John slaps Mark across the face and calls him an ape. And Mark sometimes engages in self-abuse: After a lost match, he hits himself repeatedly and eventually smashes his head into a mirror, leaving a bloody gash; he repeatedly jabs his finger into his cheek.
John has a fetish for guns. When he buys a huge military transport vehicle that arrives without the machine gun on top, he angrily slaps away a pen and paper from the delivery guy looking for a signature. To punctuate a "rah-rah" speech in the gym, he shoots his pistol into the air.
[Spoiler Warning] Dave eventually does move to Foxcatcher and essentially becomes the team's coach. While he's living in du Pont's onsite chalet, John drives up, sees Dave in the driveway and shoots him three times, killing him. We see blood stain the snow, along with the wounds in Dave's stomach and back. John is later tackled by law enforcement officials.
Crude or Profane Language
One or two s-words. God's name is misused.
Drug and Alcohol Content
When John first meets Mark, he offers the wrestler a drink. When Mark refuses, John applauds the man's dedication to his training … then pours himself a double. Indeed, he's often seen with a drink in his hand. He serves champagne at a party, and he pretends to be drunk so that he can "wrestle" with some of the guys.
When John and Mark fly to a banquet, John snorts cocaine and offers Mark some. Mark initially refuses, but John insists, instructing him on the proper way to do it. Later, Mark snorts coke again while lazing on the porch with John.
Other Negative Elements
We hear Mark urinating. When he overeats to mess up his weight, Dave makes him vomit to purge. We hear him repeatedly throw up.
John has a, shall we say, complicated relationship with his mother. After she dies, he releases all of her beloved (and expensive) horses, forcing them out of their stables as if rejecting them. (The next scene, ominously, is of John admiring a huge machine gun he just bought.)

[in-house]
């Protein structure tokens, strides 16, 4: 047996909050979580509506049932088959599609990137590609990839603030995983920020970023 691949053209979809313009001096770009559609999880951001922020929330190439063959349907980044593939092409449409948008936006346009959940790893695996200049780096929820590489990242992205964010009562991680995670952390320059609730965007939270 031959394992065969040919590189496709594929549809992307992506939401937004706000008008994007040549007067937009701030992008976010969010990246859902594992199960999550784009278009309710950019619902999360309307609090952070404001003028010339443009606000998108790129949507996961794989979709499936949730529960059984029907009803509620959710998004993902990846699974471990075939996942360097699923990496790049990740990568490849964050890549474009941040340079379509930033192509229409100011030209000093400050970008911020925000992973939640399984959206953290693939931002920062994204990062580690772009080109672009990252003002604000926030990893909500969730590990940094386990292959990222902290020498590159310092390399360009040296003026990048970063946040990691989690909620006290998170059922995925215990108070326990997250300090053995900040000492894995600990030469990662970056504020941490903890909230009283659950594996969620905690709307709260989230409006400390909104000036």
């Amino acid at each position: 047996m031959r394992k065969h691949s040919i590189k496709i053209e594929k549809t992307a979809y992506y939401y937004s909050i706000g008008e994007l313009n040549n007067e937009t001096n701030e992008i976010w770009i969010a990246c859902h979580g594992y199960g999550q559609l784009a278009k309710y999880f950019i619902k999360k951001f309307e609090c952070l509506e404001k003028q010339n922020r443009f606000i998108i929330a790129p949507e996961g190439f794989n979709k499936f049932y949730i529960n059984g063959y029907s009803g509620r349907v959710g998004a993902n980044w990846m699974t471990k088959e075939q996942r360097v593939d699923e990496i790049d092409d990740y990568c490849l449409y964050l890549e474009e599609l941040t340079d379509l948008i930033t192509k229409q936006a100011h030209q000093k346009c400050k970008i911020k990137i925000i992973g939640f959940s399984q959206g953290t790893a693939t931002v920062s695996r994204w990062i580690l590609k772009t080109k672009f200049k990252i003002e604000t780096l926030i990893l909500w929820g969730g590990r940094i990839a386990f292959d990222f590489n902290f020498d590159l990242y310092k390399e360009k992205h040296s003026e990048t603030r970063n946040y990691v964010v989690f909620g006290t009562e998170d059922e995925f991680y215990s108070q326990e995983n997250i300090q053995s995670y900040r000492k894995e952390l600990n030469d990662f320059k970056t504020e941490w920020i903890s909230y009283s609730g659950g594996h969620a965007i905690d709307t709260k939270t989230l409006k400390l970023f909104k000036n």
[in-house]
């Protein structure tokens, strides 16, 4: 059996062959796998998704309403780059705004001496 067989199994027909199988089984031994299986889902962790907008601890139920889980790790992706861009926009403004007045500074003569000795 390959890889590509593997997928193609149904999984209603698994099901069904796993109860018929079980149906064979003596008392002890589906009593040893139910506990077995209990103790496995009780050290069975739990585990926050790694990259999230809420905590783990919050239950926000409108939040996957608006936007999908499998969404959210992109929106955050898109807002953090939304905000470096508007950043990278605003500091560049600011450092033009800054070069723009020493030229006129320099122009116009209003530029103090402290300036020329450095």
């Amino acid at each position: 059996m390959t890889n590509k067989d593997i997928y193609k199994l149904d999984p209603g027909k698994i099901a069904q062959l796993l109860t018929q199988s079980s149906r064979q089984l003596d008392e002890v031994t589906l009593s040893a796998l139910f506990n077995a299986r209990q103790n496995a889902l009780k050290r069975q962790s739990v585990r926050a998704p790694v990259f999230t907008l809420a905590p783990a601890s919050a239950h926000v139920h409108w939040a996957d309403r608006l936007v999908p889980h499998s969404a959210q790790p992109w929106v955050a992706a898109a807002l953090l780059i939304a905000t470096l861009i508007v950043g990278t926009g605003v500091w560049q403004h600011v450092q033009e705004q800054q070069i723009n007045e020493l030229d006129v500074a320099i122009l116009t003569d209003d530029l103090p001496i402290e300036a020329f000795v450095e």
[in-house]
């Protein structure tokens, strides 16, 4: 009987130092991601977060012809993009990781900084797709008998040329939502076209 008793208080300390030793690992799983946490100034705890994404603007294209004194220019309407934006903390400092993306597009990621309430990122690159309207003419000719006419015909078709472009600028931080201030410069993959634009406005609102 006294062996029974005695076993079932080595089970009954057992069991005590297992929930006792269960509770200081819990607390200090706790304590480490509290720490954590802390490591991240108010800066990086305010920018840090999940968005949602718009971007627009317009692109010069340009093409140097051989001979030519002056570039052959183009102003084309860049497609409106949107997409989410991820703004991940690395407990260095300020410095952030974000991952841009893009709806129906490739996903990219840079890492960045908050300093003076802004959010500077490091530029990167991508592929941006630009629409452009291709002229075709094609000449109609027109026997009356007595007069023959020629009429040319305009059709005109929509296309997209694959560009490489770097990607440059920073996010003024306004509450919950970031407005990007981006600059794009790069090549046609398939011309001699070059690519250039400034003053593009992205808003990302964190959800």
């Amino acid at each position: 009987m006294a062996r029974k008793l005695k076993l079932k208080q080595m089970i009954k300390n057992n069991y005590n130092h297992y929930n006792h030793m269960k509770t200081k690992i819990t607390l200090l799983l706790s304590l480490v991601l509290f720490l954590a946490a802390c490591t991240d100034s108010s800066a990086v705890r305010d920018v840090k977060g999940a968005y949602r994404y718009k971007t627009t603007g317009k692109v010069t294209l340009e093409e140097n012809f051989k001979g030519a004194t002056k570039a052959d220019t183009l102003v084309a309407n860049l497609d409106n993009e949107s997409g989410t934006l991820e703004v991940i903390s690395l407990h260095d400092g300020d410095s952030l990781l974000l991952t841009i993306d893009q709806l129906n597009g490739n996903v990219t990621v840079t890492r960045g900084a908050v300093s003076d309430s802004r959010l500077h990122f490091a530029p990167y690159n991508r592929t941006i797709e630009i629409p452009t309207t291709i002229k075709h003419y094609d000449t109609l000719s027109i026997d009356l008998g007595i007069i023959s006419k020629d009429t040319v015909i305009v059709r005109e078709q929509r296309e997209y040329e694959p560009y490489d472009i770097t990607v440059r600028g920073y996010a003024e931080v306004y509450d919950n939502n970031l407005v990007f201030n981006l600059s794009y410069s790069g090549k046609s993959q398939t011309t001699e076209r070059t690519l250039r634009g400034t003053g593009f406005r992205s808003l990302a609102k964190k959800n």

It's implied that at least some of the matches John himself sponsors and competes in are rigged by way of bribes.
St. Augustine said that sins are virtues twisted, and such is the case in Foxcatcher. This is a story of love bent to tragedy, of two men finding the affirmation they crave to be more of an affliction.
Mark's desire to prove himself apart from brother isn't unusual. And the eagerness with which Mark takes to John, his flawed father figure, is as touching as it is disturbing. When the two fly out to a major competition on du Pont's private jet, John can sees that Mark is troubled. Mark, who rarely speaks and never exposes vulnerability, nearly breaks into tears. "I just don't want to let you down," he says.
Even as John drives a wedge between Mark and Dave, he does it out of the desire for love and affirmation. He hungers for his mother's affection, and the movie suggests that much of the Foxcatcher program—much of John's whole life, really—is about du Pont trying to prove himself worthy in her eyes. He admits to Mark that he only had one friend growing up, the son of a chauffeur, and he later discovered that his mother paid that boy to be his friend. And when Mark admits that he, too, grew up friendless except for Dave, moviegoers can almost be happy for both of them as they find a weird sort of attachment and friendship with each other.
But we know the page will turn. Mutual affection twists to hurt and anger, jealousy and much worse. Such is what our fallen world makes of our gifts, of our emotions, of us.
Based on a true story, Foxcatcher takes some significant liberties with history, of course. It's really more of an acting showcase for its three leads (Channing Tatum, Mark Ruffalo and especially Steve Carell, almost unrecognizable as John du Pont). Still, while its content quotient is light by R-rated standards, it's a slow, somber and sometimes grim way to spend 134 minutes. Uplift and instruction, often hallmarks of Hollywood's biopic picks, are all but forced off the mat as any aspirations that John or Mark or Dave might've had at the beginning wind up laying red and dead in the snow.
Other Belief Systems
Readability Age Range
Steve Carell as John du Pont; Channing Tatum as Mark Schultz; Mark Ruffalo as David Schultz; Sienna Miller as Nancy Schultz; Vanessa Redgrave as Jean du Pont
November 14, 2014
March 3, 2015